4 speakers/two channel

In my system, i run four speakers --- two in front and two in back -- driven as two channels. I drive the back speakers (Vandersteen 1c's) through the pre-out of my main integrated amp (an Ayon Spirit 2) into a McIntosh integrated. The main speakers (PBN Montana EPS2's)are driven by the Ayon. This way, i can tailor the volume of both sets of speakers.

With the four speakers in 2-channel, the stereo image is 16 feet wide (going from 3.5 ft to the left of the left speaker to 3.5 feet to the right of the right speaker). When I shut down the back speakers the image collapse to ca. 9 ft wide. With all 4 speakers playing, the front speakers disappear (you just get a wall of sound.. w/o hearing directly the back speakers either). When I shut down the back speakers, and only the front speakers are playing, I stare at the speakers as I see precisely where the sound emanates. 4 speakers and you get an instrumentalist at size X, with the distance between instrumentalists at Y --- go to two speakers those numbers go to 0.6 X and o.6 Y. Fullness, body, palpable presence all are dramatically better with 4 speakers.

Once you go to the 4 speaker/2 channel mode (done right) --- the difference is staggering. Listening to the two speakers sounds like a veritable miniature toy in comparison.

Has anyone else tried this?
My Yamaha AVR basically does this with its '7ch stereo' mode.

As far as I can tell it is putting the same signal to all the other speakers, but at the volume that you set. You can set the level of the surrounds and centre at anything from 0 to 100 in 1% increments.

I am currently running my centre at 30% and surrounds at 61%. The effect is just as you describe. A wider and deeper soundstage, yet at the same time the stage is still up front and with good localisation of individual instruments and vocals of approximately the right size.

Proper setup and attention to detail is critical for this to work well I have found... in order to avoid total shifts or other undesirable effects. But once set up right, it makes straight 2ch playback sound a bit flat and boring in comparison.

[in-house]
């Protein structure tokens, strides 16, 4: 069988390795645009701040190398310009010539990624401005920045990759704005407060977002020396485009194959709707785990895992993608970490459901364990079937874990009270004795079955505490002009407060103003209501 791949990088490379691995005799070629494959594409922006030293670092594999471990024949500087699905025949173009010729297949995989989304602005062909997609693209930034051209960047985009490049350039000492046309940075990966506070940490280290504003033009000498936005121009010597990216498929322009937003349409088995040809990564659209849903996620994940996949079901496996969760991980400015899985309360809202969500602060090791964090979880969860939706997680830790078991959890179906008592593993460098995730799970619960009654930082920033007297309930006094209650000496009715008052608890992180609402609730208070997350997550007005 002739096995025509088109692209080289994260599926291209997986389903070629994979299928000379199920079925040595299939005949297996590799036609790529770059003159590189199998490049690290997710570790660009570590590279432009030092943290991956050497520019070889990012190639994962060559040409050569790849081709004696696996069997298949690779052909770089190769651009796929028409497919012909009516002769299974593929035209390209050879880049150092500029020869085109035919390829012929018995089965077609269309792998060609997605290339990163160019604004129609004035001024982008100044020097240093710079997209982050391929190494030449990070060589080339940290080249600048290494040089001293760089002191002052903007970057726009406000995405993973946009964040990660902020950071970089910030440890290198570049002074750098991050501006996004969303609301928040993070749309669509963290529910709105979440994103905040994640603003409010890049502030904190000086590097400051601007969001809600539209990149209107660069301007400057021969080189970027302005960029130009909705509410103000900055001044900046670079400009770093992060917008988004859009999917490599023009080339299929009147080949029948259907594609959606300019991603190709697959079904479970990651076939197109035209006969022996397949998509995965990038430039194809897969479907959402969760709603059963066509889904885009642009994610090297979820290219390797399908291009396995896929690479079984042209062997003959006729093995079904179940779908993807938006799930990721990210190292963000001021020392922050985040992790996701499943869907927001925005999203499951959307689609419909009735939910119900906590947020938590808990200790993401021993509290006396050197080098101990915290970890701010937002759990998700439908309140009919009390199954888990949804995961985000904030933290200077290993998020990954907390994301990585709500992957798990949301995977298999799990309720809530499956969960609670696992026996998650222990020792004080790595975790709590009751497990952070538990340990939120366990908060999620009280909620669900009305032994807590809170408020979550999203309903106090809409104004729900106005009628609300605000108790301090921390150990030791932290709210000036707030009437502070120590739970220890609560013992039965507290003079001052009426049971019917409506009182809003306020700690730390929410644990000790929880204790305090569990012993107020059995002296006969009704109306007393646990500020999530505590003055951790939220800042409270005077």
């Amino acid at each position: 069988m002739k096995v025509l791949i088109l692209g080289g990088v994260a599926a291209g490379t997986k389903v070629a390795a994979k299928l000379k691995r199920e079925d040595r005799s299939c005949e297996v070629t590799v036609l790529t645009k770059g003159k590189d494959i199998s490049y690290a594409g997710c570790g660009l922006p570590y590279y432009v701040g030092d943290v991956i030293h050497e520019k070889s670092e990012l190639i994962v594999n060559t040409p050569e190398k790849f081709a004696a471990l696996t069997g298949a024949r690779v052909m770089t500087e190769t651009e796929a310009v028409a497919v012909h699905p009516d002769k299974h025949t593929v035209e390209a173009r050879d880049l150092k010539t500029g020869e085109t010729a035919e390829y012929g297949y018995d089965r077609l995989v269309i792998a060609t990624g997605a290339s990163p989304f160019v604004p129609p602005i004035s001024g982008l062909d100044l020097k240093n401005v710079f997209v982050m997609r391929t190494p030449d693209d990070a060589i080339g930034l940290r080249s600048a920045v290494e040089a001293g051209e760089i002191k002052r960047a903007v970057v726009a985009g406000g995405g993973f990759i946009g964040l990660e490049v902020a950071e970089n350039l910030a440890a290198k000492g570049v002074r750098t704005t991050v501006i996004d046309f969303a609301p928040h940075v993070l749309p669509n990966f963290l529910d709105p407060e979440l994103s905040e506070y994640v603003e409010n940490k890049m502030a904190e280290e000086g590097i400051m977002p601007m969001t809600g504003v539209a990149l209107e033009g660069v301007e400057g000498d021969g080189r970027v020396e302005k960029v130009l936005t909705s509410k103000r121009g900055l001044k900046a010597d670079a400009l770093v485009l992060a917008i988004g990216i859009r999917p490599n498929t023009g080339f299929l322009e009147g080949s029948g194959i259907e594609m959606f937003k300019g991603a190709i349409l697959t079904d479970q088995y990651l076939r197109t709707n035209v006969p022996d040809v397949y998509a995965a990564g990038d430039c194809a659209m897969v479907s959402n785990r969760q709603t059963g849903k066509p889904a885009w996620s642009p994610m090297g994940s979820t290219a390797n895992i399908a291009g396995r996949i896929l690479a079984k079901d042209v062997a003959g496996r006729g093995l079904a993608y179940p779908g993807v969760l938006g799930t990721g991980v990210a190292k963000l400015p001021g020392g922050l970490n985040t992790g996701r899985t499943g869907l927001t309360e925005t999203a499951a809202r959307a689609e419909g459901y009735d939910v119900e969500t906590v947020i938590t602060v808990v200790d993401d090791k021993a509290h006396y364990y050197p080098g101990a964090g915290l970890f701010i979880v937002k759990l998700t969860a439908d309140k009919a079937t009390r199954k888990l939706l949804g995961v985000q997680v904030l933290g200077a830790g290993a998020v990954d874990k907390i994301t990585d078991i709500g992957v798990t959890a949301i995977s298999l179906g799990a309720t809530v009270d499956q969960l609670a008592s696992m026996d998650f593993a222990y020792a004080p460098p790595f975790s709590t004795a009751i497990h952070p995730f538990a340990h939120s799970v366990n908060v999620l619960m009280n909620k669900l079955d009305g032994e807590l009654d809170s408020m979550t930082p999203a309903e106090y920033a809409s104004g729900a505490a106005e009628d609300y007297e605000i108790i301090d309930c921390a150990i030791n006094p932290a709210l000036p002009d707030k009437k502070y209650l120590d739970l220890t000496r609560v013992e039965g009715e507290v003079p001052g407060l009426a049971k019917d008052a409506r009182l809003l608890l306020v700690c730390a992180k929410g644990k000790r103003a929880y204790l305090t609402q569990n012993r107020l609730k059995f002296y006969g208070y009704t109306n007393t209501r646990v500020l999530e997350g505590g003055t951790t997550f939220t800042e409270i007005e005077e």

When I have friends over and they hear the difference from the 4 speakers to the two you hear comments like "wow... if you went from your 8K speakers to 30K speakers the improvement would not even be close to the improvement here." It is staggering really how much better it sounds.

Some audiophile types say never do what I am doing --- until they sit down and listen. My total system is at 20K list --- and at the Vegas show I listened in 10+ rooms where the system cost was at least 50K -- and only one room sounded as good and one slightly better than my system --- all the others were less good (often by a wide margin --- and several of those had 80K or more in their system).

I can think of no improvement even close to this for the money that an audiophile can try.
I have bee doing this for years, using two int amps.

Main int amp with a rec out for a fixed signal to the other int amp. I even use a sub.

I know three other people who have done this once they listened to mine. Exceptional listening.

How do you drive your subwoofer? Is it self powered? and how does it get signal (from which integrated or which amp)?
Likewise I have had people tell me that "I shouldn't do that with 2ch music"... until they have come to my place and listened to my system, that is. For a start they wouldn't know all speakers are playing until I switch it back to the front speakers only. As they say, the stage is still up front with all speakers playing... but the separation of each individual instrument and vocals is much much better.

I often laugh when reading a review of a very high-end set of speakers, in which the reviewer is raving about the soundstageing and imaging of said $$$ speakers. If such a wide soundstage and 3D imaging is so desirable in music playback, then why aren't more people embracing surround sound playback..??? Why so hung up on tradition..???
I simply drive a powered sub from the pre-out on the int amp that drives the back speakers. It really doesn't matter which int amp you use the pe-out from. Using the pre out, the volume is not fixed and raises and lowers
with the regular volume.

When I originally did this it seemed easier to blend in with the rear speakers. I also get compliments how the bass blends in with the music. As all two channel guys know..........subs are hard to blend in right for music listening. Not a movie. I use Mcintosh int amps and a Sunfire sub.

I have used two different int amps from different
companies. Make sure your sources go to the best int amp or a pre amp. This is where your sonic signature comes from.
Which set of speakers is louder - the rear or the front?
Back in the quad days, we decided that using 4 average sounding loudspeakers was not as good as using 2 very good loudspeakers and the total cost was the same. I understand the room filling phenomena of using rear speakers but it doesn't last long when you upgrade your front speakers and your rear speakers can't keep up. Don't get me wrong, more drivers does offer this room filling sound.